Stuck on picking a World Cup winner? Data analytics has the answer

Analytics

by Michael Moore| 09 May 2014

Brazil most likely to triumph, according to leading analytics firm.

Anyone hoping for a British Eurovision win this weekend or an England World Cup triumph later this summer may end up feeling slightly disappointed, as a leading data analytics firm have revealed neither will be the case.

PredictWise.com, headed up by economist David Rothschild, specialises in forecasting the most likely winner of an event, covering the outcomes of events ranging from this summer's football World Cup and Champions League, the Eurovision Song Contest this weekend, as well as upcoming political elections.

Rothschild is interested in how markets develop over time, particularly as more information becomes available from a variety of sources regarding a certain event.

"Things don't surprise me," he says, adding that his definition of accuracy is "probably different to most people".

So far, he has Brazil as the most likely World Cup winners (with a 24% likelihood of winning, ahead of Argentina and Germany), Real Madrid to win the Champions League (with a 47.6% likelihood of success), and Sweden to win this weekend's Eurovision (with a 24.7% success rate).

The likelihoods of all these events are calculated using a selection of sources providing continuously updating data, varying by the various outcomes he is looking to predict. For example, in looking to predict the winner of a football match, Rothschild will look at previous win/loss records, as well as statistics from current games, but will also examine the markets surrounding the sport as a whole, which could mean looking at betting patterns or even chatter from social media.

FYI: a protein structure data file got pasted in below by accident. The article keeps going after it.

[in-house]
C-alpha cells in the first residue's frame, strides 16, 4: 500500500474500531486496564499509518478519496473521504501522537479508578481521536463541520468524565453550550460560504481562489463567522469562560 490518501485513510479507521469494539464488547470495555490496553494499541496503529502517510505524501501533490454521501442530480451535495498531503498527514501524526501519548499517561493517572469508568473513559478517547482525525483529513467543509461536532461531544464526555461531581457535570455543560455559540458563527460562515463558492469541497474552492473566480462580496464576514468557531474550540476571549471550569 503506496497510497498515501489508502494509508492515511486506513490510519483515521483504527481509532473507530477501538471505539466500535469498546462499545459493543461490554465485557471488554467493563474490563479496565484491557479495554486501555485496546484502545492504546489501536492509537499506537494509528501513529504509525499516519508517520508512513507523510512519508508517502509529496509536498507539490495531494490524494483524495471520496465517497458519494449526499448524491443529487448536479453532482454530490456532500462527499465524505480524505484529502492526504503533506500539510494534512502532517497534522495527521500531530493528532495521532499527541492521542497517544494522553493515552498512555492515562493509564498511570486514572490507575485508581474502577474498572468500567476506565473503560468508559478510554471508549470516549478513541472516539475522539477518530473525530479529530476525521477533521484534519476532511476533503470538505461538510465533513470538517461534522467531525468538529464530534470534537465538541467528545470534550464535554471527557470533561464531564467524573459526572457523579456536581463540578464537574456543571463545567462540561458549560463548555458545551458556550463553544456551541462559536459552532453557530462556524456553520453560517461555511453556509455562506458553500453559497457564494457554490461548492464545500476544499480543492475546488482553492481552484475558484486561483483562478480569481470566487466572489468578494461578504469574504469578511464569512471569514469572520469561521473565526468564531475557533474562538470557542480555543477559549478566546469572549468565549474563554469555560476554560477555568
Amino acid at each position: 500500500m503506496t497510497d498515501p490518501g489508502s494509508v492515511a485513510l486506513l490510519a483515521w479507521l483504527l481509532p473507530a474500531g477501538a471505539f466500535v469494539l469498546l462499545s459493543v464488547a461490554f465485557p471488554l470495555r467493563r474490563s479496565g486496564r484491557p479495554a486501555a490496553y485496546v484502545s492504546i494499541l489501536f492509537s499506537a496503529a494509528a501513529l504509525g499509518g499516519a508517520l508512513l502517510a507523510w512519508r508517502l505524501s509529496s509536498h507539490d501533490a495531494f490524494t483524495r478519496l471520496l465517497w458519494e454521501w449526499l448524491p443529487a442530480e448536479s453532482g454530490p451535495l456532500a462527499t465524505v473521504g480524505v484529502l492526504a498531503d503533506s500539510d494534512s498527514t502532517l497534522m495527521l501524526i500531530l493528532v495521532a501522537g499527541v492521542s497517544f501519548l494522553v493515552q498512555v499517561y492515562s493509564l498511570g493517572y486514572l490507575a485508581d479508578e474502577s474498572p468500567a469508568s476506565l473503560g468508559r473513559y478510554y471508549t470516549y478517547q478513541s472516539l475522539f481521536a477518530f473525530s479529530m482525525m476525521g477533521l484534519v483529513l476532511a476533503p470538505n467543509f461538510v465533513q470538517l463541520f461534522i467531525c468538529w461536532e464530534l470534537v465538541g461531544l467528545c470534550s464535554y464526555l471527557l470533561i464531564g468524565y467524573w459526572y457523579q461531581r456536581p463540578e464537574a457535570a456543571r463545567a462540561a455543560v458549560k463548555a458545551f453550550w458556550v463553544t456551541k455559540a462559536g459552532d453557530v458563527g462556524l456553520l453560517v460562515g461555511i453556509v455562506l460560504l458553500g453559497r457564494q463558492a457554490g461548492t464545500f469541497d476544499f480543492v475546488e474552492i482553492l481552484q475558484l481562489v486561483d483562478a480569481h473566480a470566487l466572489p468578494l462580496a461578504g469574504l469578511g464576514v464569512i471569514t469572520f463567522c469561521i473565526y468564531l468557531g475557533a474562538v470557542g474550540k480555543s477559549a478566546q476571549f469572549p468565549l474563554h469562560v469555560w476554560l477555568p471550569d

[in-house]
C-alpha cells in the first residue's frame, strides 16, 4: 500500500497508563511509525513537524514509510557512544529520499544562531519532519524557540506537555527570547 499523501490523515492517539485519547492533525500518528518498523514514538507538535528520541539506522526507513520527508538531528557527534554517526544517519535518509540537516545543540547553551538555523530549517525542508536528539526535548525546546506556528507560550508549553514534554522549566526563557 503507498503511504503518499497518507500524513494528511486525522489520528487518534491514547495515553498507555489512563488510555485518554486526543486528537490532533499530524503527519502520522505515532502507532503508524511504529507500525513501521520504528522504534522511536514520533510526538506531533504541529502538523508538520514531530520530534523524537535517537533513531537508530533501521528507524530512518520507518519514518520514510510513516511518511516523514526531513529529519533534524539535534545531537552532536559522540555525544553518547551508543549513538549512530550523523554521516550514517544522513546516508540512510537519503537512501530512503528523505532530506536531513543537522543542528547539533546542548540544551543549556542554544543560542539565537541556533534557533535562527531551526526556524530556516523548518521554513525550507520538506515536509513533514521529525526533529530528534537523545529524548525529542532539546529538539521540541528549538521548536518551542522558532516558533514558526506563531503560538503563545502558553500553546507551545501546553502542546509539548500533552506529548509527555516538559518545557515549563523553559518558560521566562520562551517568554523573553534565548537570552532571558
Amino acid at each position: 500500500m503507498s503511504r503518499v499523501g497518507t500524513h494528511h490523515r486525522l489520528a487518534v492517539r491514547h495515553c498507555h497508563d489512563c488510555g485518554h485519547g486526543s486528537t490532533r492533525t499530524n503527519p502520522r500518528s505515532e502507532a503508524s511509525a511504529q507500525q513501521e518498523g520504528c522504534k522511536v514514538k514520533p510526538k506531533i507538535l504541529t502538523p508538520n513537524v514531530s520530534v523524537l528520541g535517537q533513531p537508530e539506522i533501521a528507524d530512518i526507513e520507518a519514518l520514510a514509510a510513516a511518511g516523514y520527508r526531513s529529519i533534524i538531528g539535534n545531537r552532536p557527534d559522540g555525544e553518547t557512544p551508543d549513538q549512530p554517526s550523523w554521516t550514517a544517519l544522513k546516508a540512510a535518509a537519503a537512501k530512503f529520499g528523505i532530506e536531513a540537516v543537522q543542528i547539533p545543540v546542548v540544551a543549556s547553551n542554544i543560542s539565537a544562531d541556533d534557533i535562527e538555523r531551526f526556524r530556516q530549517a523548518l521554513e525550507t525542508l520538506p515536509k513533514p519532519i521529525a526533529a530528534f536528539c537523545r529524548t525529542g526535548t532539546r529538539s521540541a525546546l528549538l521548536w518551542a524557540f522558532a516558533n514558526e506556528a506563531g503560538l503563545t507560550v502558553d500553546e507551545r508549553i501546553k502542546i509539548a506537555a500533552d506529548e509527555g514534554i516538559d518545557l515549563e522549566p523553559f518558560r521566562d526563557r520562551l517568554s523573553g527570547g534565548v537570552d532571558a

But as well as upcoming sporting events, Predictwise.com also contains predictions concerning more long-term events, including the 2016 US Presidential election, which often use what Rothschild calls 'fundamental data', which can include past trends and election results, along with economic indicators.

"Time is a great variant," says Rothschild, stating that he often uses several different models to calculate one outcome, especially in politics, where the markets often change greatly as a campaign progresses and the variety of possible outcomes starts to shrink.

It's a great time to get into forecasting, Rothschild believes, as "so much is shifting". His data has changed, he says, "from a world of static, non very responsive indicators, that are generally sometimes very qualitative, to a world that's very quickly updating high quantitative indicators."

But that's not to say that his predictions are always true, however, as he admits that far from predicting the future, often he is just forecasting what the most likely turn of events is.

"Sometimes, it doesn't matter how much information I have," he says. "There is always going to be probabilities - and sometimes they're not that high, but you want to make sure that, if I say something happening at 25%, I don't want it happening ten times out of ten, I want it happening 2.5 times out of ten."

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